Loading ...
Sorry, an error occurred while loading the content.

Re: Slovak-American Christmas Memories

Expand Messages
  • amiak27
    Vlad, The traditions have their own values as we do hold them, and they bring joy to us as we continue them. When I say they will change, I look upon cultures
    Message 1 of 76 , Jan 2, 2005
    • 0 Attachment
      Vlad,

      The traditions have their own values as we do hold them, and they
      bring joy to us as we continue them. When I say they will change, I
      look upon cultures as I do a living human being - you and I are not
      the same people we were at age 5 or at age 21. We have grown and
      changed. The foods we look upon today as traditional have changed,
      as evidenced by use of the tomato and potato in the traditional
      diet. They were not traditional 300 years ago. The folk costumes we
      consider traditional are not the same as they were 400 years ago.
      These to have changed and are continuing to change. Even the
      Christianity practiced by most of us only goes back, in one flavor or
      another, some 1200 years.

      If we held solidly to tradition we would change none of the above
      items, but how far back would we go? As far as written and drawn
      records take us, or perhaps to some legends and folklore, but no
      farther.

      I am not advocating changing traditions, just recognizing that they
      change on their own. I too am sad for my nieces and nephew that they
      have lost some of the family Slovak tradition - but then I do not
      carry on as much tradition as my parents or grandparents. So I
      accept life and tradition as it is, a living changing entity, and one
      that will grow, change and in part die, as do all living things.

      Ron

      --- In Slovak-World@yahoogroups.com, Vlad Nad <vladnadd@y...> wrote:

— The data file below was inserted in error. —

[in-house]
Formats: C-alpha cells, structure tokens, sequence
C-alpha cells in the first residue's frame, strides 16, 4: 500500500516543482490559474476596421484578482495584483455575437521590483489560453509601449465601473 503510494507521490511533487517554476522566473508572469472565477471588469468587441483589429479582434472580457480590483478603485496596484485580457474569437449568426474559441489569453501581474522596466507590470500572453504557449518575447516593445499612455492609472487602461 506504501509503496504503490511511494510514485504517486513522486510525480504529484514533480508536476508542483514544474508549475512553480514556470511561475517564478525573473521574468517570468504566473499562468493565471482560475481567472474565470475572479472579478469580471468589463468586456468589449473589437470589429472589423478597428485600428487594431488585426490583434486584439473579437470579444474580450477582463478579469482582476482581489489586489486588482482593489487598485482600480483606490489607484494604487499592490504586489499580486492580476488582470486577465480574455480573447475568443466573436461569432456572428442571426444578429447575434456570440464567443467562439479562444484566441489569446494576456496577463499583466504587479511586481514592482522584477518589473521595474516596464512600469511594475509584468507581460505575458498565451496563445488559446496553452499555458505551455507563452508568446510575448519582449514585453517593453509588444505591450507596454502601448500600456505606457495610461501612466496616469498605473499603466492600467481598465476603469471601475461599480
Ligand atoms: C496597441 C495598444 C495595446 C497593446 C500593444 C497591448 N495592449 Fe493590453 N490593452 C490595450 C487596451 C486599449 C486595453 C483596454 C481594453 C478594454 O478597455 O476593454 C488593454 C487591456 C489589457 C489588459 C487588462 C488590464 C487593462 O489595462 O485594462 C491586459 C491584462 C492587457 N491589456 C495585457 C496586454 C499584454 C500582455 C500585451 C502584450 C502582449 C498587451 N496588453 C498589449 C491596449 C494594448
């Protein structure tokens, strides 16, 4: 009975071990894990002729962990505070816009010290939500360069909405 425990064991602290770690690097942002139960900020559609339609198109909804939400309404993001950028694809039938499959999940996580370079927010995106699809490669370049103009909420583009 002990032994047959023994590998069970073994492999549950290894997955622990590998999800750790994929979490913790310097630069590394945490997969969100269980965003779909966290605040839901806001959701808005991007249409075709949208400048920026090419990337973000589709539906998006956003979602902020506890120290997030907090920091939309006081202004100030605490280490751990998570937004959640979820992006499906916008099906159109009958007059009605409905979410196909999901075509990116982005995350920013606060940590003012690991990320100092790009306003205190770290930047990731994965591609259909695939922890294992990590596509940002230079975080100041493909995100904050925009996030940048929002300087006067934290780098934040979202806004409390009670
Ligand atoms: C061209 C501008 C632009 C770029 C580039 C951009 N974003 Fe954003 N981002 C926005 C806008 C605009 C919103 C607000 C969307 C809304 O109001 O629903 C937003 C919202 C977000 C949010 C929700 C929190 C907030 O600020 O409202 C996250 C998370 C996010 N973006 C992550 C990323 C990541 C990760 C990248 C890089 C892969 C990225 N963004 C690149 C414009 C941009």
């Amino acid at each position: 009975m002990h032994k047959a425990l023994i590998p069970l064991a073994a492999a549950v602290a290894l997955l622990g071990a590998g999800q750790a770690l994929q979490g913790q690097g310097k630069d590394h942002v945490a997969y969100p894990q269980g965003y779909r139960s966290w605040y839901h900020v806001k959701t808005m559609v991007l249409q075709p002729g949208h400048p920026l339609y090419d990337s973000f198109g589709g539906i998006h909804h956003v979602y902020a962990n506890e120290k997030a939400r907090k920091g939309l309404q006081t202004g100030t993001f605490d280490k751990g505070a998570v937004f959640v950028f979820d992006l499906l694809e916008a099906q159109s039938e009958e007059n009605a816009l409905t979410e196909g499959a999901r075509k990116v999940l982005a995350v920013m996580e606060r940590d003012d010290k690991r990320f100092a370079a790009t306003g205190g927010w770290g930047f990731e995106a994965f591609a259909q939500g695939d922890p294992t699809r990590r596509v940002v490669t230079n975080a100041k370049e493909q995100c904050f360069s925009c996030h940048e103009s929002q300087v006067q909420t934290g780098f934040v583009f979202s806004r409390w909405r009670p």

> Ron,
      >
      > I disagree, if we dont hold to the Slovak traditions as they
      were when our ancestors came from Slovakia, and change them to meet
      our current times, then what value did they have?
      >
      > Vlad
      >
      > sandman6294 <sandman6294@y...> wrote:
      >
      > --- In Slovak-World@yahoogroups.com, "amiak27" <rmat@p...> wrote:
      > >
      > > This is a good indication we should not shy away from changing
      > Slovak
      > > traditions to fit times and tastes. 300 years ago everyone knew
      > the
      > > tomato was poisnous, so it likely was not a part of the Slovak
      diet!
      > >
      > > Ron
      >
      > You mean Marko Poloko wasn't Slovak?
      >
      > RU
      >
      >
      >
      >
      > Yahoo! Groups SponsorADVERTISEMENT
      >
      >
      > ---------------------------------
      > Yahoo! Groups Links
      >
      > To visit your group on the web, go to:
      > http://groups.yahoo.com/group/Slovak-World/
      >
      > To unsubscribe from this group, send an email to:
      > Slovak-World-unsubscribe@yahoogroups.com
      >
      > Your use of Yahoo! Groups is subject to the Yahoo! Terms of
      Service.
      >
      >
      >
      > ---------------------------------
      > Do you Yahoo!?
      > Yahoo! Mail - Easier than ever with enhanced search. Learn more.
      >
      > [Non-text portions of this message have been removed]
    • Martin Votruba
      ... That happened a lot that people likened a new thing to the closest thing they knew. _Corn_ used to describe grains, which are rather unlike corn/maze
      Message 76 of 76 , Jan 7, 2005
      • 0 Attachment
        > they should associate it with an apple other than it's a
        > fruit and it's red.

        That happened a lot that people likened a new thing to the closest
        thing they knew. _Corn_ used to describe grains, which are rather
        unlike corn/maze (once it was cultivated), but when the Anglos began
        to grow it on a large scale in America, they actually made the word
        _corn_ mean "maze." You mostly have to say grains, cereals today to
        make it clear that you don't mean corn/maze.

        The word _mel-_ that gave today's "melon" in English used to describe
        a variety of round fruits including, e.g., oranges, which still shows
        in the word _marmalade_.

        > Now I don't know if the forbidden fruit was an
        > apple or a tomato.

        Ha, ha, RU, it has to be the pomo d'oro down there in El Dorado.


        Martin

        votruba "at" pitt "dot" edu
      Your message has been successfully submitted and would be delivered to recipients shortly.